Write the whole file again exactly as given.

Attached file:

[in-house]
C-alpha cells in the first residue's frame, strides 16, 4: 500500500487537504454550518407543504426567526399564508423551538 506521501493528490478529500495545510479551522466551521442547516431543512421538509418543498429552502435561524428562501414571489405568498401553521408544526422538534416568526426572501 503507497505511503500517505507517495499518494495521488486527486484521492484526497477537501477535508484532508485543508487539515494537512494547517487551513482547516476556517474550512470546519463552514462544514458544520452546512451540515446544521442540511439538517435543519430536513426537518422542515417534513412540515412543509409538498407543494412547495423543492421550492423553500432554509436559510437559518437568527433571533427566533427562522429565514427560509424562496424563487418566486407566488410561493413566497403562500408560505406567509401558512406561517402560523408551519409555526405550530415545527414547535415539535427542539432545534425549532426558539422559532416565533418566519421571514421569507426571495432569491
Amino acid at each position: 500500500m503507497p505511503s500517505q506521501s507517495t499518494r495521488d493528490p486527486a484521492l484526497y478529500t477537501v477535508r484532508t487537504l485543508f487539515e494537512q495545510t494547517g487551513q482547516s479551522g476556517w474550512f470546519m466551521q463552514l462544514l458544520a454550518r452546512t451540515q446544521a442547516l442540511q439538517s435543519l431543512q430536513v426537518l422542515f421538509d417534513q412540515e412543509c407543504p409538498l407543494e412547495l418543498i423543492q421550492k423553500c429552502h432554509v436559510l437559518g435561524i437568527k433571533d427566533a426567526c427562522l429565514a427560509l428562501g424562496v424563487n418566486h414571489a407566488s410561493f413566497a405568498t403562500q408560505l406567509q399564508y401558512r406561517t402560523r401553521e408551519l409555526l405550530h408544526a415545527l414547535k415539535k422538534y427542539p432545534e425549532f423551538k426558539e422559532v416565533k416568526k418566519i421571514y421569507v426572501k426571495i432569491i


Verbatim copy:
[in-house]
C-alpha cells in the first residue's frame, strides 16, 4: 500500500487537504454550518407543504426567526399564508423551538 506521501493528490478529500495545510479551522466551521442547516431543512421538509418543498429552502435561524428562501414571489405568498401553521408544526422538534416568526426572501 503507497505511503500517505507517495499518494495521488486527486484521492484526497477537501477535508484532508485543508487539515494537512494547517487551513482547516476556517474550512470546519463552514462544514458544520452546512451540515446544521442540511439538517435543519430536513426537518422542515417534513412540515412543509409538498407543494412547495423543492421550492423553500432554509436559510437559518437568527433571533427566533427562522429565514427560509424562496424563487418566486407566488410561493413566497403562500408560505406567509401558512406561517402560523408551519409555526405550530415545527414547535415539535427542539432545534425549532426558539422559532416565533418566519421571514421569507426571495432569491
Amino acid at each position: 500500500m503507497p505511503s500517505q506521501s507517495t499518494r495521488d493528490p486527486a484521492l484526497y478529500t477537501v477535508r484532508t487537504l485543508f487539515e494537512q495545510t494547517g487551513q482547516s479551522g476556517w474550512f470546519m466551521q463552514l462544514l458544520a454550518r452546512t451540515q446544521a442547516l442540511q439538517s435543519l431543512q430536513v426537518l422542515f421538509d417534513q412540515e412543509c407543504p409538498l407543494e412547495l418543498i423543492q421550492k423553500c429552502h432554509v436559510l437559518g435561524i437568527k433571533d427566533a426567526c427562522l429565514a427560509l428562501g424562496v424563487n418566486h414571489a407566488s410561493f413566497a405568498t403562500q408560505l406567509q399564508y401558512r406561517t402560523r401553521e408551519l409555526l405550530h408544526a415545527l414547535k415539535k422538534y427542539p432545534e425549532f423551538k426558539e422559532v416565533k416568526k418566519i421571514y421569507v426572501k426571495i432569491i